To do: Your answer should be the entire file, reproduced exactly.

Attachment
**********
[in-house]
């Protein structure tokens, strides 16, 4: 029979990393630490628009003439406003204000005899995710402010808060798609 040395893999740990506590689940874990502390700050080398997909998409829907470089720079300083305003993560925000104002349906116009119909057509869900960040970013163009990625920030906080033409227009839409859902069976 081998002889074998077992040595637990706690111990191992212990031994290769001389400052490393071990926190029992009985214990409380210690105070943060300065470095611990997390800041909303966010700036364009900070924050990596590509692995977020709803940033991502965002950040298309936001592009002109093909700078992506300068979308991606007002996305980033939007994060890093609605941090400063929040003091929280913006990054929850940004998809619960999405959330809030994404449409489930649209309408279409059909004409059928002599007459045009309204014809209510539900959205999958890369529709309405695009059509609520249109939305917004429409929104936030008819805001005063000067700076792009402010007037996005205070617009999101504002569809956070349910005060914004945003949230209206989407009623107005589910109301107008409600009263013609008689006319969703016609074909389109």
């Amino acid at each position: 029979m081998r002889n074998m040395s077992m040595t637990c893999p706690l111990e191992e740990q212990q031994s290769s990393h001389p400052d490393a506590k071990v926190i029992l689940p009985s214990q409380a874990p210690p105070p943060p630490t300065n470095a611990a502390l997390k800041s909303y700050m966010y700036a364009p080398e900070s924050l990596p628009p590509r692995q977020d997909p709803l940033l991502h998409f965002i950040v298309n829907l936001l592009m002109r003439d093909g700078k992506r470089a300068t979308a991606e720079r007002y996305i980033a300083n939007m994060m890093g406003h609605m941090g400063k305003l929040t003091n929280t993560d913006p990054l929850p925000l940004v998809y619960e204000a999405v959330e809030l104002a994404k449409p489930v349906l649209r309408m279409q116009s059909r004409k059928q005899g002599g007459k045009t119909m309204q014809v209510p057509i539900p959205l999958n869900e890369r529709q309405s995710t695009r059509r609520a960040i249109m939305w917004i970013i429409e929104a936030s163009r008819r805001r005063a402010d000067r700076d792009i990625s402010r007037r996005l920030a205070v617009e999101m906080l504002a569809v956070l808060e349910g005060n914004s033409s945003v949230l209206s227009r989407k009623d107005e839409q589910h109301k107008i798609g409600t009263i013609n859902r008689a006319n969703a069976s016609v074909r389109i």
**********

[in-house]
């Protein structure tokens, strides 16, 4: 029979990393630490628009003439406003204000005899995710402010808060798609 040395893999740990506590689940874990502390700050080398997909998409829907470089720079300083305003993560925000104002349906116009119909057509869900960040970013163009990625920030906080033409227009839409859902069976 081998002889074998077992040595637990706690111990191992212990031994290769001389400052490393071990926190029992009985214990409380210690105070943060300065470095611990997390800041909303966010700036364009900070924050990596590509692995977020709803940033991502965002950040298309936001592009002109093909700078992506300068979308991606007002996305980033939007994060890093609605941090400063929040003091929280913006990054929850940004998809619960999405959330809030994404449409489930649209309408279409059909004409059928002599007459045009309204014809209510539900959205999958890369529709309405695009059509609520249109939305917004429409929104936030008819805001005063000067700076792009402010007037996005205070617009999101504002569809956070349910005060914004945003949230209206989407009623107005589910109301107008409600009263013609008689006319969703016609074909389109």
């Amino acid at each position: 029979m081998r002889n074998m040395s077992m040595t637990c893999p706690l111990e191992e740990q212990q031994s290769s990393h001389p400052d490393a506590k071990v926190i029992l689940p009985s214990q409380a874990p210690p105070p943060p630490t300065n470095a611990a502390l997390k800041s909303y700050m966010y700036a364009p080398e900070s924050l990596p628009p590509r692995q977020d997909p709803l940033l991502h998409f965002i950040v298309n829907l936001l592009m002109r003439d093909g700078k992506r470089a300068t979308a991606e720079r007002y996305i980033a300083n939007m994060m890093g406003h609605m941090g400063k305003l929040t003091n929280t993560d913006p990054l929850p925000l940004v998809y619960e204000a999405v959330e809030l104002a994404k449409p489930v349906l649209r309408m279409q116009s059909r004409k059928q005899g002599g007459k045009t119909m309204q014809v209510p057509i539900p959205l999958n869900e890369r529709q309405s995710t695009r059509r609520a960040i249109m939305w917004i970013i429409e929104a936030s163009r008819r805001r005063a402010d000067r700076d792009i990625s402010r007037r996005l920030a205070v617009e999101m906080l504002a569809v956070l808060e349910g005060n914004s033409s945003v949230l209206s227009r989407k009623d107005e839409q589910h109301k107008i798609g409600t009263i013609n859902r008689a006319n969703a069976s016609v074909r389109i």